CALIFORNIA IMPOSES NEW REQUIREMENTS
FOR CELL PHONE USAGE WHILE DRIVING
For the past decade,
California drivers have been prohibited from using a wireless mobile device for conversations unless it is in hands-free or voice-activated mode. In 2008, the Legislature further banned reading, writing, and texting messages while driving.
With evolving technology,
dangerous distracted driving has taken further forms not technically prohibited such as taking photos and using GPS devices. A 2015 California Department of Motor Vehicles report noted for 2013 "12 fatal collisions involving handheld cellphone use as an inattention factor, over 500 injury collisions, and nearly 700 property damage collisions." 2013 also saw some 426,000 violations of the cell phone ban while driving.
Effective January 1, 2017,
enhanced Vehicle Code section 23123.5 contains tighter restrictions on driver use of wireless devices. On the more-than-valid intention to save lives, this new section is a study in micro-managerial legislation. A driver may only operate an "electronic wireless communication device," which "includes, but is not limited to, a broadband personal communication device, a specialized mobile radio device, a handheld device or laptop computer with mobile data access, a pager, or a two-way messaging device" if:
o The device ""is mounted on a vehicle's windshield" in one of two places:
(1) "in a seven-inch square in the lower corner of the windshield farthest removed from the driver or in a five-inch square in the lower corner of the windshield nearest to the driver and outside of an airbag deployment zone" (see Vehicle Code section 26708(b)(12)); or (2) "on or affixed to a vehicle's dashboard or center console in manner that does not hinder the driver's view of the road"; and
o "The driver's hand is used to
activate or deactivate a feature or function of the handheld wireless telephone or wireless communications device with the motion of a single swipe or tap of the driver's finger."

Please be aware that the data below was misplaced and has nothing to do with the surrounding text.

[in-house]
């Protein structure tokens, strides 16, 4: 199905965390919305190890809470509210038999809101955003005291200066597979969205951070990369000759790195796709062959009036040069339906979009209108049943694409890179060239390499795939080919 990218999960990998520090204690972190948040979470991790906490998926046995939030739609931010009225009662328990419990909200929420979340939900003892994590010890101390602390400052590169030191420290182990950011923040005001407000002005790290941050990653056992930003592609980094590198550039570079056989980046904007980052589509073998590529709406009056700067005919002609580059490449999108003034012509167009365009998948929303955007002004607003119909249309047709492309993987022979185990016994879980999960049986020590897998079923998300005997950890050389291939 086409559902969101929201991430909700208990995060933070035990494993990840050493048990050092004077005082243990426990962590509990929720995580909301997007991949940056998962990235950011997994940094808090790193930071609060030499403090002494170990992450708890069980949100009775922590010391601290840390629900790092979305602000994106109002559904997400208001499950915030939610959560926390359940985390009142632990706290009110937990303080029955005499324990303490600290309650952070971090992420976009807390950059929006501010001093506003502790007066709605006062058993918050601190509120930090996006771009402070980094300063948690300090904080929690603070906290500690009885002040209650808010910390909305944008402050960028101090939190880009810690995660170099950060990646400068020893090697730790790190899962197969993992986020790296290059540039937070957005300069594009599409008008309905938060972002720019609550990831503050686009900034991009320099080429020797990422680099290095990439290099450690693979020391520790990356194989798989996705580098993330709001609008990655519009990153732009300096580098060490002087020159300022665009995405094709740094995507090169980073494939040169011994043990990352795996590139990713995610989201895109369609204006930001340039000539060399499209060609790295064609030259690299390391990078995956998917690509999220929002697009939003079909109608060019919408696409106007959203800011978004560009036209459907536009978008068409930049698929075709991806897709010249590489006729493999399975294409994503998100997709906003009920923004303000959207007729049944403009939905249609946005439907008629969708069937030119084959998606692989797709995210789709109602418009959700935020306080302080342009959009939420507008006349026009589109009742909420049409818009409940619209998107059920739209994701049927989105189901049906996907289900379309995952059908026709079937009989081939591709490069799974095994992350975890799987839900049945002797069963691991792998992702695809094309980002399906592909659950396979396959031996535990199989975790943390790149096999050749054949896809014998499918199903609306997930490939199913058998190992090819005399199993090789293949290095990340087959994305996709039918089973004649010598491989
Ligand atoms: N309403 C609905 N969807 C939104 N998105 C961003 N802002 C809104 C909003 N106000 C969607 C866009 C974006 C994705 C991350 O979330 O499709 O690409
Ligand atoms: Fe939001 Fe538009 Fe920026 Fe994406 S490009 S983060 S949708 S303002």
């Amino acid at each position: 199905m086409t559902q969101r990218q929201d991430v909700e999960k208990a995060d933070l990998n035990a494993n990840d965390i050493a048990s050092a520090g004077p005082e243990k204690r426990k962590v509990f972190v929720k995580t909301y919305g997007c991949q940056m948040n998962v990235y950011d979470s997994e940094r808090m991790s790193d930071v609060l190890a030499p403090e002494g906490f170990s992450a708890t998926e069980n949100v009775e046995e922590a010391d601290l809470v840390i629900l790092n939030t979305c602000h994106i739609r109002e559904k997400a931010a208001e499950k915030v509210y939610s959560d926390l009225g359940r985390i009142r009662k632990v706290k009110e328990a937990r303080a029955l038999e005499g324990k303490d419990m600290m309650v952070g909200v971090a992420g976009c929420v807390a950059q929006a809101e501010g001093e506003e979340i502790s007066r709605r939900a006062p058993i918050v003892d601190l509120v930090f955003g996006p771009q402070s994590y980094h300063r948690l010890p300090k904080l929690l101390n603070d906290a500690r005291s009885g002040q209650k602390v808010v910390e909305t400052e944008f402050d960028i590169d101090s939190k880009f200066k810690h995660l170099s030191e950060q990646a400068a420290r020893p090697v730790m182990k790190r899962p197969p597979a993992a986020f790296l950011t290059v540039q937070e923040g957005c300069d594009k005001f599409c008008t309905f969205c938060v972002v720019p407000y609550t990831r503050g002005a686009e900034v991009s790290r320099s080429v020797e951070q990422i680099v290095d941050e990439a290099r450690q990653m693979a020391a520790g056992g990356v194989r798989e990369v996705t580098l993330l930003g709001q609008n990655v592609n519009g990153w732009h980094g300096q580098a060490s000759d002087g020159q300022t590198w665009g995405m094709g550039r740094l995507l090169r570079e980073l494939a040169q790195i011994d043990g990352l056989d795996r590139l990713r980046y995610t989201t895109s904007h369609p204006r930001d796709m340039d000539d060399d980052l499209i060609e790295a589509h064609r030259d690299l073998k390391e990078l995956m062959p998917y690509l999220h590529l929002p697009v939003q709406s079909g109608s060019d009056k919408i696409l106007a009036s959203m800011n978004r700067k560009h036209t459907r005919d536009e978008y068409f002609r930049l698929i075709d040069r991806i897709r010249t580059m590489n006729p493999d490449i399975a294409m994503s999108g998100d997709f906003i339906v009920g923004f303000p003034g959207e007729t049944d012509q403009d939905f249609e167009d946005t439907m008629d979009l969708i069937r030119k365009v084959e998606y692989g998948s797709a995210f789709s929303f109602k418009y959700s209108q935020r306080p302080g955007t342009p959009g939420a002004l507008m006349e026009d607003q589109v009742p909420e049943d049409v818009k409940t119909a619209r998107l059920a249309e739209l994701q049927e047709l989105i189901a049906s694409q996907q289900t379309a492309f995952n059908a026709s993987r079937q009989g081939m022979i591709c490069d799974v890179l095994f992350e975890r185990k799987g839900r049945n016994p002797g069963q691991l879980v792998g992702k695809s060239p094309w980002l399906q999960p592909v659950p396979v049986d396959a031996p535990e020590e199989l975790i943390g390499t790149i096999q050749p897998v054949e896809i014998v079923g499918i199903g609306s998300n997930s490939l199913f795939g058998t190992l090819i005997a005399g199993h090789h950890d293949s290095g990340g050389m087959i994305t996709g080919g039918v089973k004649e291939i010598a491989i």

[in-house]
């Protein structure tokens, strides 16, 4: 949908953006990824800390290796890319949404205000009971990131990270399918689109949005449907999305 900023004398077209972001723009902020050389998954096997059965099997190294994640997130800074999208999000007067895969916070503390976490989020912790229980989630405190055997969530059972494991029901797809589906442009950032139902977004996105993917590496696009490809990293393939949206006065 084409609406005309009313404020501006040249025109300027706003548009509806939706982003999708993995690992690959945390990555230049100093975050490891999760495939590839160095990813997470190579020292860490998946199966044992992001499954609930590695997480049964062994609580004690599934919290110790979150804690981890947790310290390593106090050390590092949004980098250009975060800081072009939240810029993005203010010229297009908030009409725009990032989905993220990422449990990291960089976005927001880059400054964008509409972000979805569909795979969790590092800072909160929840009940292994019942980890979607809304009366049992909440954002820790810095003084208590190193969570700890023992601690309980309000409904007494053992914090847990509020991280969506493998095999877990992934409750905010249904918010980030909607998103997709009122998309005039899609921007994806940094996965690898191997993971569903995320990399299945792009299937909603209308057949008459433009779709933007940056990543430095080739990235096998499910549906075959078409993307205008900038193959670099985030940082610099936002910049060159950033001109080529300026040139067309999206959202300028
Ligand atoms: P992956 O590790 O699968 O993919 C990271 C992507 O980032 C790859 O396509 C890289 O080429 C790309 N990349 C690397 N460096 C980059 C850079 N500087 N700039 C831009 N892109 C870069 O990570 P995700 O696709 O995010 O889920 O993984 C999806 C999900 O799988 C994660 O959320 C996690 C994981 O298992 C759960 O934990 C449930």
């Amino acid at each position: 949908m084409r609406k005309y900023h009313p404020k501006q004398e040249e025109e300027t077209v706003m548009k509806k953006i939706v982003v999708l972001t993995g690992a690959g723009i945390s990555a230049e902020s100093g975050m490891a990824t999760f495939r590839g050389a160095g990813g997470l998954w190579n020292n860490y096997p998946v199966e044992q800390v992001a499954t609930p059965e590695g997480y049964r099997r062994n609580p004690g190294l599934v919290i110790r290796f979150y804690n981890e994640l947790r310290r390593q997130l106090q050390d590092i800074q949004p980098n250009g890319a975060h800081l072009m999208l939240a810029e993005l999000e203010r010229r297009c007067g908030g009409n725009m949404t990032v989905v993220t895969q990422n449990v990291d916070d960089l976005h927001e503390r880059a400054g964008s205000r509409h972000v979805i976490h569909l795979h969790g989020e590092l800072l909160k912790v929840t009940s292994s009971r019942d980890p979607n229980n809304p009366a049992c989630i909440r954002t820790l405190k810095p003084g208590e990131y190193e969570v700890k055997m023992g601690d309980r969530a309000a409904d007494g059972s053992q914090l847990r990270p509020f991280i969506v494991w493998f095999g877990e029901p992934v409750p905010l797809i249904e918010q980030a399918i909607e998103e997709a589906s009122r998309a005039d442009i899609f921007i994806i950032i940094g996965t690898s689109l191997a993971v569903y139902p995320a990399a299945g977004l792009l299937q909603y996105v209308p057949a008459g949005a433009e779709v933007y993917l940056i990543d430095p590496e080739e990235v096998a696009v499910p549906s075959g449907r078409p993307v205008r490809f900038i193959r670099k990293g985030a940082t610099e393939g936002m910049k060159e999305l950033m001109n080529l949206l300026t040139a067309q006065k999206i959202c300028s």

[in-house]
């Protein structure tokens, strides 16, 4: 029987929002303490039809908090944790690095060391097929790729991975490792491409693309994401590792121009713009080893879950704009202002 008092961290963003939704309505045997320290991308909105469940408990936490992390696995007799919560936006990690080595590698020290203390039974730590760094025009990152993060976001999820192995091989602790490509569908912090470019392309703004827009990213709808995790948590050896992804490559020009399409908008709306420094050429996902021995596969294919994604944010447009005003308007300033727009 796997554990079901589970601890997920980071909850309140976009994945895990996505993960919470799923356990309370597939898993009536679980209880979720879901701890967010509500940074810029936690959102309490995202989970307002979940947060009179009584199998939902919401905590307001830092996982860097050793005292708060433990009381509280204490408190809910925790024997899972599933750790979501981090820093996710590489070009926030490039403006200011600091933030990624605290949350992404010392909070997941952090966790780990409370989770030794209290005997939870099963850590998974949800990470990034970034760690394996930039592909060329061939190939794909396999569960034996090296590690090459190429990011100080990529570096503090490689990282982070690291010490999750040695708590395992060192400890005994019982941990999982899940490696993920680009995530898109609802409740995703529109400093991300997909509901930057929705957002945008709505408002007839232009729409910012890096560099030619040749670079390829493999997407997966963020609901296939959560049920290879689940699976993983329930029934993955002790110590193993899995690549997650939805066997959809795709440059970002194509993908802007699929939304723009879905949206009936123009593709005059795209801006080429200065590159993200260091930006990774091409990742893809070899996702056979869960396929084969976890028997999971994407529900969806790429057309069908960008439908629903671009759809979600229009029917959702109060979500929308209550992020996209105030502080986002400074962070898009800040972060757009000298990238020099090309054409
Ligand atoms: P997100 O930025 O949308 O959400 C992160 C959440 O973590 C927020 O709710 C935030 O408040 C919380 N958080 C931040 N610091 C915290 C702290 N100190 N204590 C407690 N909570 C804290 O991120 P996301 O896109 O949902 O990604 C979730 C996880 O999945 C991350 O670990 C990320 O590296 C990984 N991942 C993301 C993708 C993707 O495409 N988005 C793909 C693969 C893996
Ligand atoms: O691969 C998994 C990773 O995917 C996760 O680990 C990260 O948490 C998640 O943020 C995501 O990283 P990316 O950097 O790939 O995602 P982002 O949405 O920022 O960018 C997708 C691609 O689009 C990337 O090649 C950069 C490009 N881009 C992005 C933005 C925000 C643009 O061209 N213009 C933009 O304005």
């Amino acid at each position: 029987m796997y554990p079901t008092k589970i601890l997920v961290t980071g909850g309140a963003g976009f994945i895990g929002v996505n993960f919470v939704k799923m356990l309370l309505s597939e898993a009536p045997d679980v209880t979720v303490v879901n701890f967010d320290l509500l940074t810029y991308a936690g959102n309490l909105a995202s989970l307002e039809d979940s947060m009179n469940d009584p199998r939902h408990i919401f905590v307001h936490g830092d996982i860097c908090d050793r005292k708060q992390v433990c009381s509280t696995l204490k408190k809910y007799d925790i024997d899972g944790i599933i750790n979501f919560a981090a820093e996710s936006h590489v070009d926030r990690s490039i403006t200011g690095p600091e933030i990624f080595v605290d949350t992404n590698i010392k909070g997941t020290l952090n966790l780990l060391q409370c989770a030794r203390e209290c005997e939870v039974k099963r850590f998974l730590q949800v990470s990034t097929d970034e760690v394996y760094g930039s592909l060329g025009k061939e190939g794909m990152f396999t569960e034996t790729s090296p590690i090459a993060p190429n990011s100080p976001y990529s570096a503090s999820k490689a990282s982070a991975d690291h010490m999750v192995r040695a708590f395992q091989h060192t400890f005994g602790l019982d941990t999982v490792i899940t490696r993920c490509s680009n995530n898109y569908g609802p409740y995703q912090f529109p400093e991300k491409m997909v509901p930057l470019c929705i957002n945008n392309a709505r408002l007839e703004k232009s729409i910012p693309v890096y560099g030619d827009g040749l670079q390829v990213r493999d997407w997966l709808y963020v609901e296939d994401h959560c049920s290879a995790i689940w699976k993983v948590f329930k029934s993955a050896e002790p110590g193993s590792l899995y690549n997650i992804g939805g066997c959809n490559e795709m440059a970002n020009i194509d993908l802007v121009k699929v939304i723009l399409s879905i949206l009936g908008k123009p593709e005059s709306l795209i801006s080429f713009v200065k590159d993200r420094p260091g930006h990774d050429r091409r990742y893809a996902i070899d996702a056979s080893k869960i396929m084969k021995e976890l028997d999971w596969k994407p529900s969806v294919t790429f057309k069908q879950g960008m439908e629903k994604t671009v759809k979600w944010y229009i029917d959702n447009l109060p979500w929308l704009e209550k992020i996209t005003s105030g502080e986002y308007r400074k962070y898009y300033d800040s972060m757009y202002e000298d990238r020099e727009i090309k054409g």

These prohibitions do not apply
to emergency services professionals in the course of their duties or to manufacturer-installed systems that are part of a vehicle.
It remains to be seen
whether this wider definition of prohibited actions while behind the wheel will significantly deter such bonehead driving practices. A violation is subject only to a fine of $20 for a first offense and $50 for each subsequent offense.
For further information,
please contact Tim Bowles, Cindy Bamforth or Helena Kobrin.
Our Rating is calculated using information the lawyer has included on
their profile in addition to the information we collect from state
bar associations and other organizations that license legal
professionals. Attorneys who claim their profiles and provide Avvo
with more information tend to have a higher rating than those who do
What determines Avvo Rating?Experience & background
Years licensed, work experience, education
Legal community recognition
Peer endorsements, associations, awards
Legal thought leadership
Publications, speaking engagements
This lawyer was disciplined by a state licensing authority in .
Disciplinary information may not be comprehensive, or updated. We recommend that you always check a lawyer's disciplinary status with their respective state bar association before hiring them.